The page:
America's first known case of a more contagious coronavirus variant was discovered this week in Colorado. This particular strand, called B.1.1.7, was first identified in UK back in September.
The World Health Organization says this strand can now be found in 26 countries, but what does that mean for Central Texas?
First off, healthcare professionals told 25 News that it is completely normal for a virus to mutate and change. In fact, studies show COVID-19 has at least one mutation in its genome every two weeks, but this particular strand has more than one.
The variant was confirmed in Colorado thanks to the not-so widely used sequence testing.
“We’ve been doing common test, which have a result of positive or negative, but of all the 17 million cases of COVID in the US, we’ve only done sequencing on about 51,000 of those,” explained Karen Percell, Executive Director of Quality Management at Advent Health.
The Colorado State Laboratory Confirmed the B.1.1.7 variant through a detailed analysis of the strand. Colorado public health officials say the variant was found in a man in his 20s with no travel history.
With this preliminary information, Percell explained, “With the assumption that he had no history of international travel, and they haven’t yet traced it to an international person exposing him, I think that just reiterates the potential that this variant of COVID-19 has been in the U.S. and it’s out there, but we’re just discovering it because there was sequencing done.”
But if virus mutate all the time, what makes this one special? Percell explains research from the UK and Canada shows that the symptoms for B 1.1.7 are the same as the normal strand of COVID-19, but there is an alarming difference.
“We know that it’s spreading easier and faster, but we don’t see an increase in the severity of illness,” Percell added.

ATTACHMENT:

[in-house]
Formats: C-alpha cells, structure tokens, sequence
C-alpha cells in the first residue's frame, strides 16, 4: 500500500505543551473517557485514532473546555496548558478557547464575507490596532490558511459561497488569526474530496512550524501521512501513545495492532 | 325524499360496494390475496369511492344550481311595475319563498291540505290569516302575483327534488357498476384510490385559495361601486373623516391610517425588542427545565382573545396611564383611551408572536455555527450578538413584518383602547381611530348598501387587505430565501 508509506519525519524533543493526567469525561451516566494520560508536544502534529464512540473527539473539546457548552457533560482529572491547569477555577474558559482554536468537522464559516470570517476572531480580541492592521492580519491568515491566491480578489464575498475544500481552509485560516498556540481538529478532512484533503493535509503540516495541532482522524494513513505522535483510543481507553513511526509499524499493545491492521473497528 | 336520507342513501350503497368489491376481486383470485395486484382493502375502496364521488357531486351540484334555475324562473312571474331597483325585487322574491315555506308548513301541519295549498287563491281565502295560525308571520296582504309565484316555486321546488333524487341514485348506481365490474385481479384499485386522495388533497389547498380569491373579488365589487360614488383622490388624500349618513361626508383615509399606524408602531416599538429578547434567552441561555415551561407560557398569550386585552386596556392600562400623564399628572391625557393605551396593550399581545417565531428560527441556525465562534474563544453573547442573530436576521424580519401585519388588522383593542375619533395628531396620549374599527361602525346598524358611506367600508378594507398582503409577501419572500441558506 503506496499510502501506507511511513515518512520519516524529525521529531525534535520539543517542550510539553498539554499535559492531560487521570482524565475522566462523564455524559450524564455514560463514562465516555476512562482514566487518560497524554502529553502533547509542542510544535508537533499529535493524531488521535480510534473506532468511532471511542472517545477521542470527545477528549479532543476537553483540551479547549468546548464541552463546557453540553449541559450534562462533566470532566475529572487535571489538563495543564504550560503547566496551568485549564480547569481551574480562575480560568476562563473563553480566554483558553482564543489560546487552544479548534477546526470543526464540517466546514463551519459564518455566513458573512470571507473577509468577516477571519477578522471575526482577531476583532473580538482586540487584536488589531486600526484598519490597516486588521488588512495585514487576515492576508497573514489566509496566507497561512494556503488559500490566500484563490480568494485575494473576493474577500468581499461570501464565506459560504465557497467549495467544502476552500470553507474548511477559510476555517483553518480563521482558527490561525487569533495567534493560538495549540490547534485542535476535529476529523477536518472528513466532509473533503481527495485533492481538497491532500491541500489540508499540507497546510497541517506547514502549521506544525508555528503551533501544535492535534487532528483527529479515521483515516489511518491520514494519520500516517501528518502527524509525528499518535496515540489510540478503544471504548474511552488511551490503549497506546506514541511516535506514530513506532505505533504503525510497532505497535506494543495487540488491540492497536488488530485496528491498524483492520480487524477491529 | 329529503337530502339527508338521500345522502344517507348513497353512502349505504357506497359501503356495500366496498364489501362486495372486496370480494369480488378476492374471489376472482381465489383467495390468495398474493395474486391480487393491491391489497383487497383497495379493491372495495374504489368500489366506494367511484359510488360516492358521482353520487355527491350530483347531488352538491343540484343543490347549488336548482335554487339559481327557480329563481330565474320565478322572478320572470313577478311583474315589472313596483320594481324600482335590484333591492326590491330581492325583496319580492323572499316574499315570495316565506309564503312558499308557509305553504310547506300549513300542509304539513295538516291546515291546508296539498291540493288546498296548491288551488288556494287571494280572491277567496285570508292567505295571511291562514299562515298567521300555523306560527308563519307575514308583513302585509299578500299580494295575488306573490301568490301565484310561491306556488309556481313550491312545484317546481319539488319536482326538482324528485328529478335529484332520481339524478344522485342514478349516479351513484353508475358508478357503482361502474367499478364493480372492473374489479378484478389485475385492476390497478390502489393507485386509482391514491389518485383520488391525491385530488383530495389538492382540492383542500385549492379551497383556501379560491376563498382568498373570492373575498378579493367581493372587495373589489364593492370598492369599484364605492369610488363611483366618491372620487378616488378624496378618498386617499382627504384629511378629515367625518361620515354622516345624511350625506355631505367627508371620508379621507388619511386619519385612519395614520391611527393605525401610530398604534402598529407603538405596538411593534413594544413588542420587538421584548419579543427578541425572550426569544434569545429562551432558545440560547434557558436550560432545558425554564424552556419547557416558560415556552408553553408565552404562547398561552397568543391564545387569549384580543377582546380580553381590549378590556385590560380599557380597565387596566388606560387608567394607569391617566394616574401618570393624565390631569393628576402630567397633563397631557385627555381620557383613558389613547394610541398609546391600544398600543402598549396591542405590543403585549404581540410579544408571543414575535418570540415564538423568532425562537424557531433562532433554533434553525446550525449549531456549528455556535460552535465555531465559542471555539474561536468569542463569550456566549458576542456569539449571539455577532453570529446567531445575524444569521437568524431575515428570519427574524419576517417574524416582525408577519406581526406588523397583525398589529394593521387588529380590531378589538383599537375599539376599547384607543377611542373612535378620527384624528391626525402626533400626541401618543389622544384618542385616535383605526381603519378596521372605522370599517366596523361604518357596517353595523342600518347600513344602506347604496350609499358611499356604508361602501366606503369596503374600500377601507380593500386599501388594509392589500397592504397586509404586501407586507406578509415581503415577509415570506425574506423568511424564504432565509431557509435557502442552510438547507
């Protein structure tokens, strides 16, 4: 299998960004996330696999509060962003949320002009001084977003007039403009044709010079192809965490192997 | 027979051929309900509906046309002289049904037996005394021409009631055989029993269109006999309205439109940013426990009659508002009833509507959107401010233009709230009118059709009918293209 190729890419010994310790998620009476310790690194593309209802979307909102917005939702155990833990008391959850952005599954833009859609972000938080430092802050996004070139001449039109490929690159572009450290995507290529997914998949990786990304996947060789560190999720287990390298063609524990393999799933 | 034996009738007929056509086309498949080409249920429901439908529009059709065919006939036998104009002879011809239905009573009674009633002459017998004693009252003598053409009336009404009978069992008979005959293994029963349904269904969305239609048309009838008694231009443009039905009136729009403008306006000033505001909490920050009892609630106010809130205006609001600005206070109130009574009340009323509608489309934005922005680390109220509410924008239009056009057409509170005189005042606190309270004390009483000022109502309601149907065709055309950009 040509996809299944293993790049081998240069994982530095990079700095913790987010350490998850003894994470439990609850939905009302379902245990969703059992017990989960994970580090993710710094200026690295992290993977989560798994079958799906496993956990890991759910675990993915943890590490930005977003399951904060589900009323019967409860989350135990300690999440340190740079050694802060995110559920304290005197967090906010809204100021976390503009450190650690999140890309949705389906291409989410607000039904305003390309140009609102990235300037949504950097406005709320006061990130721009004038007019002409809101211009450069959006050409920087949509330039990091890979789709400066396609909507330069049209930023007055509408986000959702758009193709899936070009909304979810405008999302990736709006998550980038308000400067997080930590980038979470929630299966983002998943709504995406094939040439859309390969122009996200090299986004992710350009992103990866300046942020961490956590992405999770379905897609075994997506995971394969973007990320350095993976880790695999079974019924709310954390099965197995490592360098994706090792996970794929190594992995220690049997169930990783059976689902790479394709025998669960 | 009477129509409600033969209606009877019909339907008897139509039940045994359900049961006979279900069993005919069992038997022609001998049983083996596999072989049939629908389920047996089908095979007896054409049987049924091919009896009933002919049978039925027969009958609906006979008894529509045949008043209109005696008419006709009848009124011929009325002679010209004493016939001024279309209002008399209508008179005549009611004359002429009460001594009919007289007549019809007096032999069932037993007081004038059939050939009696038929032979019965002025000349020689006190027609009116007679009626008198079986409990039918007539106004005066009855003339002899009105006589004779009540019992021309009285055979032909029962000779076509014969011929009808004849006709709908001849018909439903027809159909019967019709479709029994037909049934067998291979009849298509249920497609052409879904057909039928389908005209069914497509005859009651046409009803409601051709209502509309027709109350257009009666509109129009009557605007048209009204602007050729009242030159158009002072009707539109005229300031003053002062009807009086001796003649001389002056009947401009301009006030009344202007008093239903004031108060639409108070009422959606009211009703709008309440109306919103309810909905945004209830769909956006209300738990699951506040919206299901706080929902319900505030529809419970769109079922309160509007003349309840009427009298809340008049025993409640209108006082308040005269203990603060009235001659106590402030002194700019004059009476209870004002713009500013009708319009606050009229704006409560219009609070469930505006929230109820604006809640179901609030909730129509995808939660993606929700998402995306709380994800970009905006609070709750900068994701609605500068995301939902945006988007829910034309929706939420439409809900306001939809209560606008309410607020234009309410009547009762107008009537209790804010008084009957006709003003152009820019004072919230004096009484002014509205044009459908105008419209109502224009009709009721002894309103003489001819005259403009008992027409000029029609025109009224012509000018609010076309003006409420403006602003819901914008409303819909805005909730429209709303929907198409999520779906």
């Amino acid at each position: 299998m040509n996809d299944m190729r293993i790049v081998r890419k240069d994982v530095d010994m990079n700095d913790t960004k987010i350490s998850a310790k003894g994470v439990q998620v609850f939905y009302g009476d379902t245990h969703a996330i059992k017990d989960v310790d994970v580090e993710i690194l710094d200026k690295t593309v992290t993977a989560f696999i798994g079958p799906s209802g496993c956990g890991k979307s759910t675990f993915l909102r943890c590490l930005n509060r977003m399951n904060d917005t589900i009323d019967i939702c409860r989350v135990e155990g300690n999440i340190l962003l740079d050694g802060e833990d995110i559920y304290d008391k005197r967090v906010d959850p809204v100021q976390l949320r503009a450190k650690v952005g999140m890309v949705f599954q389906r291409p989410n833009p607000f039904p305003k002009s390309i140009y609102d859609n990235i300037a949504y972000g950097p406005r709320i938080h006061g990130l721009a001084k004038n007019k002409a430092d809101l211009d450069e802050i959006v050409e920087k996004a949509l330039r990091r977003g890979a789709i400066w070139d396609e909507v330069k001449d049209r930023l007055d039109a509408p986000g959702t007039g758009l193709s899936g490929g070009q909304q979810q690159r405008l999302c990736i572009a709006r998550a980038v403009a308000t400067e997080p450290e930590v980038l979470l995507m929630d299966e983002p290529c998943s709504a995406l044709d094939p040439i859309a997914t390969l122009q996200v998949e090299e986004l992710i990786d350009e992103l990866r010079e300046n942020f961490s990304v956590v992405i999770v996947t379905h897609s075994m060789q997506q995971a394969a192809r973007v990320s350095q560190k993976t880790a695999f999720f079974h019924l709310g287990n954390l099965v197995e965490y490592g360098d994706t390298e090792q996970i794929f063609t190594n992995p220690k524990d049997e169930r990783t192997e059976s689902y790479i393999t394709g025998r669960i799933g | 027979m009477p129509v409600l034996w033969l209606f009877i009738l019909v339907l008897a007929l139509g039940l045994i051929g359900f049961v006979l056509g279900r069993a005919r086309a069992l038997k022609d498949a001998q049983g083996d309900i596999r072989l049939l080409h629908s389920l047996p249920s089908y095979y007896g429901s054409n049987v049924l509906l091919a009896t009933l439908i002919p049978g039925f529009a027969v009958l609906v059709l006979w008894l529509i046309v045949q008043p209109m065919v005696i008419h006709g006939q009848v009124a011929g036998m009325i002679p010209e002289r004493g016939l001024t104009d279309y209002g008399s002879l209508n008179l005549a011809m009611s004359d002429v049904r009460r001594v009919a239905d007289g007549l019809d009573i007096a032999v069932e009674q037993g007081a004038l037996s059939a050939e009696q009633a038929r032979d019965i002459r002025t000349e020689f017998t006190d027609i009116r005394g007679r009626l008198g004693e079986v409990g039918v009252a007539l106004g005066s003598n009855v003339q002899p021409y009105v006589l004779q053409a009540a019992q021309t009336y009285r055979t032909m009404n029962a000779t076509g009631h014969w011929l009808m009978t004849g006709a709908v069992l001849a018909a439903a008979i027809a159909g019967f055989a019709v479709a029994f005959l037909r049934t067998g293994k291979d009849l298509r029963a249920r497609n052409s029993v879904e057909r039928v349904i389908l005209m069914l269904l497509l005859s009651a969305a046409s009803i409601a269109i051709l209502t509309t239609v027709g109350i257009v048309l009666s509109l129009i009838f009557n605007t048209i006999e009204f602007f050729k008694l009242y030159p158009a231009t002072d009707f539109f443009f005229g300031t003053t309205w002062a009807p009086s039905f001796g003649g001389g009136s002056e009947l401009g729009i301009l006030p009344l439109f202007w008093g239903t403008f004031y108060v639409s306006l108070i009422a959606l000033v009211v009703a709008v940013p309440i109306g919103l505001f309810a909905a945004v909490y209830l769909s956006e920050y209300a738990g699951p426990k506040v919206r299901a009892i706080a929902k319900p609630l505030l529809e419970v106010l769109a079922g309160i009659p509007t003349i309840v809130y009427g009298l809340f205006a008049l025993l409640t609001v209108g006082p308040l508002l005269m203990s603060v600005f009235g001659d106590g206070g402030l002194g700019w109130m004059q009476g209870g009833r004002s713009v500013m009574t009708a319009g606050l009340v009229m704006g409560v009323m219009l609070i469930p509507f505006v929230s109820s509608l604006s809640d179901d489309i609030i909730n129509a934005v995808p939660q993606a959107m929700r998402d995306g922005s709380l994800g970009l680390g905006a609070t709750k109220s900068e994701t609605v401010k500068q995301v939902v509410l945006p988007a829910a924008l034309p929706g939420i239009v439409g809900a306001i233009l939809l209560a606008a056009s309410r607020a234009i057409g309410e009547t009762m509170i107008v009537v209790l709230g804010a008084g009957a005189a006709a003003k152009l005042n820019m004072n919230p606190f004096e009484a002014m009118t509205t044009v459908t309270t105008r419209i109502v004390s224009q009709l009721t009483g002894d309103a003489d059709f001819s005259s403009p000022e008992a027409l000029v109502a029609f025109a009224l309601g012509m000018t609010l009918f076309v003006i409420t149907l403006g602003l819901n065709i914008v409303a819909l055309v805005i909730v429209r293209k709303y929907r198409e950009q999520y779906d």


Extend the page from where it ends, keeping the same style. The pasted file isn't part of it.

“The reality is that it probably will if it's not already here in Texas. It’s just one more part of the virus we have to deal with,” said Kelly Craine with the Waco-McLennan County Public Health District.
While it’s too early to say what impact this strand will have on Central Texas, Craine says this does not change the precautions we’ve all been taking since March.
“It’s already something that we have seen that can spread efficiently, so this just amps it up one more notch," she said.
Both Percell and Craine say the best way to protect yourself from any strand of the coronavirus is wearing your mask, social distancing, avoiding large crowds and practicing good hand hygiene
The CDC says they are working to understand how the different strands of COVID-19 work, how they are alike, different, and if the current vaccines uphold their efficacy. Dr. William Schnaffner, an advisor to the CDC, says at this time, about 99% of the mutations are the same, so the vaccine would still work. However they are doing more tests just to be sure.
The CDC is also launching a new task force come January that will be solely focused on researching and identifying COVID-19 mutations, focusing first on those areas they classify as having a high variant spread, which would be the UK, South Africa and Nigeria.